REMEMBER how we used to break those square-shaped crackers in half to dunk in our Kopi O or Milo? And when they had soaked up the drink just right, we’d pop them into our mouths?
You’re probably thinking Hup Seng’s Cream Crackers, and you would be right.
Many share this fond memory of the earlier days, and perhaps it’s a habit that still endures in some. Let’s not forget other old household names like Pill Chi Kit Tech Aun – or Fung Sha pills to you and I, Pun Chun Chicken Biscuits, Ngan Yin (Hand Brand) peanuts, and the 555 brand of pocket notebooks.
These are some of the local brands that Malaysians have been so accustomed to over the years. But how many of us are really aware of their origins, how they came about and who manufactured them? In 2011, the Astro AEC channel created its Made In Malaysia (MIM) programme to shed some light on these nostalgic, if not iconic, brands.
Astro Chinese Customer Business vice president Choo Chi Han and Yellow Pictures founder and film director Wong Kew-Lit took it upon themselves to illuminate the facts surrounding these home-grown brands. Indeed, the series proved to be so popular that there will be a second season next year.
For the past decade, Choo and Wong have been working together to produce various programmes for the local Chinese audience.
“These programmes range from local entertainment to magazine programmes and documentaries. They span a wide range of subjects but mainly focuses on the Malaysian way of life, things that viewers can relate to,” says Choo.
“We produce all these to be more aware of ourselves. The Chinese community in Malaysia is so special, yet we ourselves don’t know much about one another,” he observes.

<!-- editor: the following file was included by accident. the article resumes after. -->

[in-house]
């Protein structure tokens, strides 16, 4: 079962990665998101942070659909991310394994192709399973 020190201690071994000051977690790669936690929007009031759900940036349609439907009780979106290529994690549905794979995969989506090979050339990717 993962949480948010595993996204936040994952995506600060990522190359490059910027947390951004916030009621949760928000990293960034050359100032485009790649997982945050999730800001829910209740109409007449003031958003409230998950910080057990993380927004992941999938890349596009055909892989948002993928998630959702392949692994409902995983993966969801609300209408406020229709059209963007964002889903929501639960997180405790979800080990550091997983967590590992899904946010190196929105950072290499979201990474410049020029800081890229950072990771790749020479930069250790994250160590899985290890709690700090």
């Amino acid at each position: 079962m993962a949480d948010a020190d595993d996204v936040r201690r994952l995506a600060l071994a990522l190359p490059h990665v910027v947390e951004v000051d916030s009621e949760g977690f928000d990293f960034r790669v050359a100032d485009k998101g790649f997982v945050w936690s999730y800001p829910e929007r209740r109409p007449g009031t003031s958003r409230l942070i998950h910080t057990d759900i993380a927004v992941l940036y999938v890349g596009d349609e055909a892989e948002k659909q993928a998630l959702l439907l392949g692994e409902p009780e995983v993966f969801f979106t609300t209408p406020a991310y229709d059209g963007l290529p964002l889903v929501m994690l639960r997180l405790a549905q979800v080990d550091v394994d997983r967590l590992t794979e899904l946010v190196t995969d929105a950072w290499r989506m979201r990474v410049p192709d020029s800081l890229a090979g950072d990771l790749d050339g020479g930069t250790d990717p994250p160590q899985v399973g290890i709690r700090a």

Together, Choo and Wong have produced about 300 episodes of such shows, including Malaysia, My Home; My New Village Stories; and Stories of SJKC, all of which highlight the lifestyles, cultures, places and educational experiences in the country.
“That was when we thought: How about Malaysian brands?” recalls Choo.
“With this idea, I asked my team to go to the grocery shop and purchase all the products they could remember from their childhood. We laid them all on the table and started figuring out which were local and carried out research to determine if there were good stories behind them,” explains Wong.
“These are products that did not get much media attention,” he adds.
Wong says they considered more than 100 brands before they narrowed the list down. According to Choo, they saw the power of these brands, which had grown from a cottage industry background to become well-known brands.
“For MIM, we selected brands that had been around for 50 years and above,” he says.
The 13-episode programme covered more than 30 brands.
“One of the most prominent is Kwong Wah Yit Poh. Dr Sun Yat Sen founded the daily in 1910; it is the oldest surviving Chinese newspaper in Malaysia,” Choo points out. “There are just so many things we can learn from these businesses, like how success can be achieved despite a small start.”
The programme met with much praise, becoming top five Chinese programmes on Astro.
“People who caught it were surprised by the stories behind the brands. There were very positive responses; people from all over the country had similar memories surrounding the products, and they carried on from one generation to another,” says Choo, adding that they had received requests for a new season.
“Frankly, along the way we encountered many other local products, but since we only had one time slot, we needed to prioritise accordingly,” says Choo.
It’s a good thing then that MIM will see a second season towards the end of the first quarter of 2016.
Currently, Choo and Wong are filming The Successors, which takes a look at the new generation of managers or owners from long-time brands such as Eu Yan Sang, Tomei and Pensonic.
“It is a bit like a spin-off, and we are looking to air it sometime at the end of the year,” says Choo. The programmes have a Sunday 9pm primetime slot on AEC 301 and HD 306. – By KELLY TEY